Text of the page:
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Trading Simulations

Egan Associates have completed a substantial upgrading of their successful proprietary trading simulations, one on foreign exchange and one on fixed income derivative products.

Both simulations evolve random price movements as they run, the scale and frequency of which are determined by a chosen volatility rate. Both also need to be set up by the trainer with a “story-line” (of news items, client contact inputs, etc.) that is related to additional specific price movements. Both simulations incorporate position sheets and a profit and loss statement updated in real time: both also calculate risk-weighted returns for participants that reflect the size of positions taken, scaling back the returns for participants who have been “lucky” only by taking large positions that turned out well.

The new simulations are Windows-based: the old ones were DOS-based. Many of the other improvements are visual, with a cleaner layout on screen and a general appearance and “feel” that reflects the change in appearance of real traders’ screens over the last five years. We have also expanded the range of currencies that can be used in both simulations and generally built in more flexibility, so as to give us greater leeway to bring out the learning points we want to focus on for different audiences.

Taking as an example the fixed income derivatives simulation, this incorporates the following financial instruments:

·    a single bond (a range of currencies is available);
·    a set of futures contracts on the bond;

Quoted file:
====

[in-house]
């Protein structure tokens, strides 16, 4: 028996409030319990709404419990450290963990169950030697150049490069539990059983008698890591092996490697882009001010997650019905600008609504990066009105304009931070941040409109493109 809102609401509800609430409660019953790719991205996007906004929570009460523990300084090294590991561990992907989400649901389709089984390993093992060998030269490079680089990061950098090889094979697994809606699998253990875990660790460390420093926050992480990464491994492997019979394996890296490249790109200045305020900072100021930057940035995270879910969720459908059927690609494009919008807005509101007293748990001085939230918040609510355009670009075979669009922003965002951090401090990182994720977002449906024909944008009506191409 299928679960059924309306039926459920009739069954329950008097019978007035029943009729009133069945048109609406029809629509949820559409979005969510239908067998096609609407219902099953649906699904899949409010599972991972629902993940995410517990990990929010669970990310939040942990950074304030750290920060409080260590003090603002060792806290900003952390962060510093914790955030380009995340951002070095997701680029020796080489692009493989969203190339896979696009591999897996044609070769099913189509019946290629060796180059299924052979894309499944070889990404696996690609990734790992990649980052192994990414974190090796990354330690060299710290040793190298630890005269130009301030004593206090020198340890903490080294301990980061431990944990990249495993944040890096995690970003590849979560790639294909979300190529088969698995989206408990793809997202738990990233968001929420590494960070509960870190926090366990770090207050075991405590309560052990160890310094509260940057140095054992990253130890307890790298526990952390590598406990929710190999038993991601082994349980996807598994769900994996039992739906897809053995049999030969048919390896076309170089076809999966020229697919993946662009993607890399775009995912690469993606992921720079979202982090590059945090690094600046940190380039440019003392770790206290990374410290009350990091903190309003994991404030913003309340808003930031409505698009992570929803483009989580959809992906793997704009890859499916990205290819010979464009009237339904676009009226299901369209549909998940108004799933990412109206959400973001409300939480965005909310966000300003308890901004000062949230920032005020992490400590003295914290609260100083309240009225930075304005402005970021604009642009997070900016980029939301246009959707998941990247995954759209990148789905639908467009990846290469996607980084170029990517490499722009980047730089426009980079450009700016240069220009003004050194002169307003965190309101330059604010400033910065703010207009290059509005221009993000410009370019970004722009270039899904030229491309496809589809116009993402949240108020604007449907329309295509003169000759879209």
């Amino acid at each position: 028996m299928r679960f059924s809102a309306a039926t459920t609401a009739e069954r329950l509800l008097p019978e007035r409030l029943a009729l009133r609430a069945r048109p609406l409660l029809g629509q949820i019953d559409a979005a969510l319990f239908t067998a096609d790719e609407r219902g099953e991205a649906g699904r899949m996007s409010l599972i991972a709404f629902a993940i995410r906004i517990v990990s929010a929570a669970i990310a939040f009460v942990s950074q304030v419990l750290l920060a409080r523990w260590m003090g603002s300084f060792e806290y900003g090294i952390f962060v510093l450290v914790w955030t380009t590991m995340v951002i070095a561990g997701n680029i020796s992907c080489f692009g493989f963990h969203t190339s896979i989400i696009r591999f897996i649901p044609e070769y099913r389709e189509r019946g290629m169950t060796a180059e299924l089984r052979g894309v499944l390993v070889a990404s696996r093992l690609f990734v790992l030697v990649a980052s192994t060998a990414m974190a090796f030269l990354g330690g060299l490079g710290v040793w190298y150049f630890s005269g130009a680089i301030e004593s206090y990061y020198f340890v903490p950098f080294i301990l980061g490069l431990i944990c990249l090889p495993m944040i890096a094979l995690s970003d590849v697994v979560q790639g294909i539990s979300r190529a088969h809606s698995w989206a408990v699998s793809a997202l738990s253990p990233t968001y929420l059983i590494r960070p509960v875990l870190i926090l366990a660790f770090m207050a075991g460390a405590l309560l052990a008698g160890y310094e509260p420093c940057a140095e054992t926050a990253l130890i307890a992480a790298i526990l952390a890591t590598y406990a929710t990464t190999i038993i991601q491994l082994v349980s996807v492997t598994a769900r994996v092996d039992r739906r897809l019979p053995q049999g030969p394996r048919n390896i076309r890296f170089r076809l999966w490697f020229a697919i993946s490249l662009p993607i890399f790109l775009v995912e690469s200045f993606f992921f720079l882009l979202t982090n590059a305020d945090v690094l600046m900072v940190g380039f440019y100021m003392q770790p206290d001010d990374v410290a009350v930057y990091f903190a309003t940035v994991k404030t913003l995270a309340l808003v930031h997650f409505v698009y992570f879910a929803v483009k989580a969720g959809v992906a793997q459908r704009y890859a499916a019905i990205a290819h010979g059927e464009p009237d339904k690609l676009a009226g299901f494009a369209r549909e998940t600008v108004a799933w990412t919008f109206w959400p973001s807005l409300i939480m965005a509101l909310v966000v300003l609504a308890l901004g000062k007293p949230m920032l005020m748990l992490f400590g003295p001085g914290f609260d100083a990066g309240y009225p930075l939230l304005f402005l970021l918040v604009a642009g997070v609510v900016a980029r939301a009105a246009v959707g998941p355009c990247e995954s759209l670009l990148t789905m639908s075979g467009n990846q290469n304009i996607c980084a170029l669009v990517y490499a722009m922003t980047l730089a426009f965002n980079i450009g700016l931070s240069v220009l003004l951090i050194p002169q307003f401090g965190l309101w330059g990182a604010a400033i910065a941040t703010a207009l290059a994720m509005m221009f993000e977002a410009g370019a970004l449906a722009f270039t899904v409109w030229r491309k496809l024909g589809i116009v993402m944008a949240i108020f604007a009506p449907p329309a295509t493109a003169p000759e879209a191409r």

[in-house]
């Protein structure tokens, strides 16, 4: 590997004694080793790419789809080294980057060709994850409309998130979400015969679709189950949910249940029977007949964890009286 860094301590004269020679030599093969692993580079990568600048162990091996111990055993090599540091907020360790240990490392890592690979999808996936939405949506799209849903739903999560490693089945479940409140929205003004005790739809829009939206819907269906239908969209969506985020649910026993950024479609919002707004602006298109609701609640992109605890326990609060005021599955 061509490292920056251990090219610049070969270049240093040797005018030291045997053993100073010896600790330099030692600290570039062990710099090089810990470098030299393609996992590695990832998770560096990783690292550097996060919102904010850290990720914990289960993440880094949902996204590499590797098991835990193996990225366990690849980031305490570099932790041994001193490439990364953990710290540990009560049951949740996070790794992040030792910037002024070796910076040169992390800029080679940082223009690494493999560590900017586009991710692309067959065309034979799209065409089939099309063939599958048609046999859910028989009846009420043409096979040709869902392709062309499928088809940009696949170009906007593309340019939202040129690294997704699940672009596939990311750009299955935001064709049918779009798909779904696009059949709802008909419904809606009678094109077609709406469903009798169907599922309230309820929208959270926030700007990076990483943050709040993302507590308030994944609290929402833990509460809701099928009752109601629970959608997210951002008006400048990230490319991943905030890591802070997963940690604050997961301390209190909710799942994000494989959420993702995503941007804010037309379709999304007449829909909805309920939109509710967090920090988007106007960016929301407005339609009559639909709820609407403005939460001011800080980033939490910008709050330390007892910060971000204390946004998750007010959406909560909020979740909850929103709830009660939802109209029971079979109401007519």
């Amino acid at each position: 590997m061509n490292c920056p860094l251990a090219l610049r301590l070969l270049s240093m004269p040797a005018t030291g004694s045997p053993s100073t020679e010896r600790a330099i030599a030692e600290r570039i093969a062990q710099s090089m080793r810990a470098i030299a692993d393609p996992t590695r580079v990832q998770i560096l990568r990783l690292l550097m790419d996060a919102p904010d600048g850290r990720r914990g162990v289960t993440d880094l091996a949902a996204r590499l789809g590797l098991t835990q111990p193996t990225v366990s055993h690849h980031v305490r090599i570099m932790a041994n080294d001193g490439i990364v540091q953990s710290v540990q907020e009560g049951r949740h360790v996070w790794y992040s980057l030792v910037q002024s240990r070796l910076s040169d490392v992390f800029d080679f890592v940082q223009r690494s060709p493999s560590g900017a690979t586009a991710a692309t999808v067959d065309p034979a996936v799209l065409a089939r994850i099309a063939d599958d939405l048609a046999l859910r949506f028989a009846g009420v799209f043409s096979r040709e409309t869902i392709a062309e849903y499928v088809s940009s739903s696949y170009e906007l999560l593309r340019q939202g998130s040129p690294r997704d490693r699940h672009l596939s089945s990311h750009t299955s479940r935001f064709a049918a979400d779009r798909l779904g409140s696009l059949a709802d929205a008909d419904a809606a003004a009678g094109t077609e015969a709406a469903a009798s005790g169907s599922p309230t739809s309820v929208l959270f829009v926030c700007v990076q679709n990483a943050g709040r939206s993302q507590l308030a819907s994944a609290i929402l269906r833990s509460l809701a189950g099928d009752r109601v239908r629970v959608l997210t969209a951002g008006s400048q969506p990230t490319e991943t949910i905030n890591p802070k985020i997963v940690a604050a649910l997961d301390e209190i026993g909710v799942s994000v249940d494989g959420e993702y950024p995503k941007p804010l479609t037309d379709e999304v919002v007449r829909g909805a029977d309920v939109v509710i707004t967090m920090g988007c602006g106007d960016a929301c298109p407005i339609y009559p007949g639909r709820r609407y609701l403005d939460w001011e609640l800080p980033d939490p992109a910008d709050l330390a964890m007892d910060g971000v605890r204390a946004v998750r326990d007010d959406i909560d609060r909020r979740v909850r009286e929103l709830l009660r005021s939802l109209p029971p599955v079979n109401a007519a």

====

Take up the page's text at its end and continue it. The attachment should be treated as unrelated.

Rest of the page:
·    a range of put and call options on the bond, at a variety of strikes;
·    a range of put and call options on the futures contracts, at a variety of strikes.

The algorithms automatically adjust the pricing of all the above instruments in an internally consistent way as interest rates and volatilities change. Participants can trade (long and short) in any or all of the above instruments. An integrated position sheet reflects total exposure expressed in futures equivalents.

Trading is effected by moving the cursor to the chosen price (bid or offer) of the selected instrument: a box is then overlaid that allows quantities to be entered and a purchase or sale selected and confirmed. During this process, a further box is overlaid that displays the key analytic features of the selected instrument, for example, for options the principal greeks and the implied volatility are shown. This allows participants (if they are sufficiently alert) to aim for delta-neutrality or to adjust the overall gamma of their stance as desired.

The simulations can run for up to three hours, but our experience shows that one to two hours is optimal, before a thorough debriefing by the trainer in attendance.
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